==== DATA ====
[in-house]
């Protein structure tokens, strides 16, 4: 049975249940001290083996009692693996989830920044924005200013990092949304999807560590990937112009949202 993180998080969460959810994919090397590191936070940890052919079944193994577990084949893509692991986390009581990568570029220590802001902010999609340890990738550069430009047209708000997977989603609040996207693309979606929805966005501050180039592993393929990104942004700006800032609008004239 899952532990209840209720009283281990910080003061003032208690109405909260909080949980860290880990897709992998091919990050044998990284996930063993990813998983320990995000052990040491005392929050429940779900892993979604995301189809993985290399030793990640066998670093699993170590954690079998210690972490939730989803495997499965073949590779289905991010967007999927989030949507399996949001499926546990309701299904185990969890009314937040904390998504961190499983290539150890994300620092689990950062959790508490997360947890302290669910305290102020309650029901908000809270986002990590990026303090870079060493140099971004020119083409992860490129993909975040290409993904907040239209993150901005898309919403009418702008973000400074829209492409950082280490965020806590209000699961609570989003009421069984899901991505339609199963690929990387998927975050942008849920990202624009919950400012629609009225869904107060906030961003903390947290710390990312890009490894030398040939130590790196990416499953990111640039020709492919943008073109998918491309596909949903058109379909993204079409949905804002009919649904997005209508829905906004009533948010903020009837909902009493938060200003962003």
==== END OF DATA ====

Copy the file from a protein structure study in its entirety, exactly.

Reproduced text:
[in-house]
């Protein structure tokens, strides 16, 4: 049975249940001290083996009692693996989830920044924005200013990092949304999807560590990937112009949202 993180998080969460959810994919090397590191936070940890052919079944193994577990084949893509692991986390009581990568570029220590802001902010999609340890990738550069430009047209708000997977989603609040996207693309979606929805966005501050180039592993393929990104942004700006800032609008004239 899952532990209840209720009283281990910080003061003032208690109405909260909080949980860290880990897709992998091919990050044998990284996930063993990813998983320990995000052990040491005392929050429940779900892993979604995301189809993985290399030793990640066998670093699993170590954690079998210690972490939730989803495997499965073949590779289905991010967007999927989030949507399996949001499926546990309701299904185990969890009314937040904390998504961190499983290539150890994300620092689990950062959790508490997360947890302290669910305290102020309650029901908000809270986002990590990026303090870079060493140099971004020119083409992860490129993909975040290409993904907040239209993150901005898309919403009418702008973000400074829209492409950082280490965020806590209000699961609570989003009421069984899901991505339609199963690929990387998927975050942008849920990202624009919950400012629609009225869904107060906030961003903390947290710390990312890009490894030398040939130590790196990416499953990111640039020709492919943008073109998918491309596909949903058109379909993204079409949905804002009919649904997005209508829905906004009533948010903020009837909902009493938060200003962003």